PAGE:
4/10/2022

The Merchant of Venice. And Bruges. And Paris. And Hammondal.

It's easy to preview maps in progress, and writing in progress, but the actual design in progress is such a ghost of a thing ... But I'll try:

This evening we were hanging out at a local pizzeria, tapping at our devices, and I was doing some historical research for Hammondal, which is fantasy, of course, but I love plundering history for strange little details, and I ended up focused on the matter of how European seaports dealt with the importance of foreign mercantile interests, and how open they were and how restrictive they also were and this dance of additional liberties to entice, additional laws to control, yadda-yadda. This is important to the book because 20-30% of Hammondal is under the influence of foreign traders and that's a big part of the city's texture.

And of course I'm designing Hammondal as a high-trust gameworld, so I'm picking through the contrasting sets of laws for these different historical cities and plucking a piece from here and a piece from there ... and I'm once again face-first with one of the beautiful ironies of high-trust design: that some of the juiciest concepts for high-trust play come from deeply mistrustful NPCs. The Paranoia effect, if you will.

By which I mean: the most extreme measures to control the power of foreign merchants are the richest in RPG potential, because they introduce more in-world rules that the Player Characters can exploit, or face, or sidestep, and they introduce more intersections between characters of all kinds, more potential for motives to collide, or strange bedfellows to cozy up. The Champagne Fairs, collecting "safe-conduct" revenues on certain ethnic groups, and using licenses to turn fair organizers into privatized tax collectors. Venice restricting foreign merchants to the Fondaco dei Tedeschi and assigning personal brokers to each foreign trader to keep an eye on them and oversee transactions. Bruges requiring that innkeepers record and report - daily - all foreign guests. And my favorite one of all, Paris requiring that foreign merchants bringing goods along the Seine to partner with a Parisian merchant who would share in their profits. That's just so ... RPG juicy, right there, shoving competing merchants together in a sitcom-worthy Odd Couple, by law.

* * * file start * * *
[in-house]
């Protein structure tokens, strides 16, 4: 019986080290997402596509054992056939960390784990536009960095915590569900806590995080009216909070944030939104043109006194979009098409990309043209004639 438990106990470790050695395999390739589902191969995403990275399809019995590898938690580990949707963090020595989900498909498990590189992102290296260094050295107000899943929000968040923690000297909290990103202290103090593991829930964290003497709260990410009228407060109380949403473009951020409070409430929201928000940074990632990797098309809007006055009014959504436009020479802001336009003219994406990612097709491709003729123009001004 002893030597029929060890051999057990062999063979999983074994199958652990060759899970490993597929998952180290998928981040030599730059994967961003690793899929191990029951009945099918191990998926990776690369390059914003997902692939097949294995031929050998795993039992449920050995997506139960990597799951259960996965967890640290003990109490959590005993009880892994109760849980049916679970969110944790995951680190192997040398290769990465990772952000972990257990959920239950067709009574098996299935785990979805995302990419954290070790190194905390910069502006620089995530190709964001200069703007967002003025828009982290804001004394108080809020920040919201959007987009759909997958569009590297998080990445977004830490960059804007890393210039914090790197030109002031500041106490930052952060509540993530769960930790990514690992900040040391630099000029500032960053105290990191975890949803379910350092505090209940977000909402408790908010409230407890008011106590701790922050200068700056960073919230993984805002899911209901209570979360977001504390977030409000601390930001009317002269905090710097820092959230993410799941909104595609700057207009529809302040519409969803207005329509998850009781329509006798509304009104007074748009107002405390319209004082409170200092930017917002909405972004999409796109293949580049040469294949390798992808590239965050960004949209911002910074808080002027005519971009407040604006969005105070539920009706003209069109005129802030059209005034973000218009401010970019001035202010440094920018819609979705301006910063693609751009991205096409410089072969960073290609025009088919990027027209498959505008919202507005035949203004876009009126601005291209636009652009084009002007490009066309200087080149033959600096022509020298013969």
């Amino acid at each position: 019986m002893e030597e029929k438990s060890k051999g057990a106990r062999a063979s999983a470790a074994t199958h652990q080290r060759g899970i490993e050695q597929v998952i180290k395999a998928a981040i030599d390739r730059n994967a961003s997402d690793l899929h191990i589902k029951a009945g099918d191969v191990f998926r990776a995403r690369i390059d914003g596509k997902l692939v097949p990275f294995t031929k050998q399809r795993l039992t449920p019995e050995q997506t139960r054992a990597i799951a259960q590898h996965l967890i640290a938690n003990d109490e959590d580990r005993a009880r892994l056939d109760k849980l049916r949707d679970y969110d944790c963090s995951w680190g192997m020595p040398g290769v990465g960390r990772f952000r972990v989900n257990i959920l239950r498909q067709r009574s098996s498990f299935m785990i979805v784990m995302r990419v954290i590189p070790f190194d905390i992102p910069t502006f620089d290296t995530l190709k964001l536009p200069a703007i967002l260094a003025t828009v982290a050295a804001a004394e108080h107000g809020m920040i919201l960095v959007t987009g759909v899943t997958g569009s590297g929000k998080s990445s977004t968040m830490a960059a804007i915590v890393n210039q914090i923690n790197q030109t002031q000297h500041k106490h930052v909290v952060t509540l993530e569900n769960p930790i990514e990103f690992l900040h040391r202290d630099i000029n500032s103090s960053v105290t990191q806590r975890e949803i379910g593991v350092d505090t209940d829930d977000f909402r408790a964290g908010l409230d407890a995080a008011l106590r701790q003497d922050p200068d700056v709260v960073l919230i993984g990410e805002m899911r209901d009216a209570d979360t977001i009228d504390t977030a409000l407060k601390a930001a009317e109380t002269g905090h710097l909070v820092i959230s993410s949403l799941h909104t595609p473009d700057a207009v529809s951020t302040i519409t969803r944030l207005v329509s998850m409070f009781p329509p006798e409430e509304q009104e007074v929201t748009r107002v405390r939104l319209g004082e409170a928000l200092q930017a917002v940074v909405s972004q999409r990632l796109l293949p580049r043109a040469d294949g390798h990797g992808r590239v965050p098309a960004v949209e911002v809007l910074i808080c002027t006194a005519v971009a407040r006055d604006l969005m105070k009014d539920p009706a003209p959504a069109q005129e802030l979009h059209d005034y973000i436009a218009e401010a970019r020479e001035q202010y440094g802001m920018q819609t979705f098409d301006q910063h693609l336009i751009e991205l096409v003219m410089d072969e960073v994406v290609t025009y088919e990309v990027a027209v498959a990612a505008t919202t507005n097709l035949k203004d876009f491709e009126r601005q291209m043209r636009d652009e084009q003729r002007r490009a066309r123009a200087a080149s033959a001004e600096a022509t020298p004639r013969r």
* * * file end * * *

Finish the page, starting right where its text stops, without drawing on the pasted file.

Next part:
And of course, bits of all of these make their way into the design of Hammondal, and they'll boil and tangle with the city's other features and quirks and prejudices and priorities, some of which are cobbled together from entirely different pieces of history, or whatever comic book I just read.

Anyway, that stuff has me excited tonight, so while it's all still ... inchoate, incorporeal, Schrödinger's catlike ... it just felt like a fun thing to blog about as I wind down from tonight's writing and mapping. Here's the obligatory dump of recent Hammondal development imagery:


Some Bullets

  • I recently re-read a CoC adventure published in 1987, where the PCs (in the 1920s) meet Legs Diamond, Irving Berlin, F. Scott Fitzgerald, and Dagon. For my usual GMing style, that's at least three famous NPCs too many. Now to decide which one to keep.
  • I really need to do an article about my very favorite fantasy RPG city worldbooks sometime. There are about a half-dozen I hold as gold standards, and they loom large (in the best way possible) over Hammondal.
  • I'm really digging Moon Knight on Disney+, and as usual I'm admiring the clever tweaks they've done bringing the character into live action. That said, since I was reading the 80s comics recently I have to ask: Since Layla speaks French, and we learn that right out of the gate, can someone give her a helicopter, please?
  • I think it's time for me to gingerly tiptoe back into face-to-face gaming. Still being careful with the Covid, of course, because we're not out of those woods yet, but I do think it's time. I've been chatting with a few old friends here in Denver and prodding at the concept.
  • That said, I'll be GMing some Hammondal playtest sessions via Discord later this year, so if you're into that (and 11PM Mountain Time sounds like a great time to start a session) hit me up.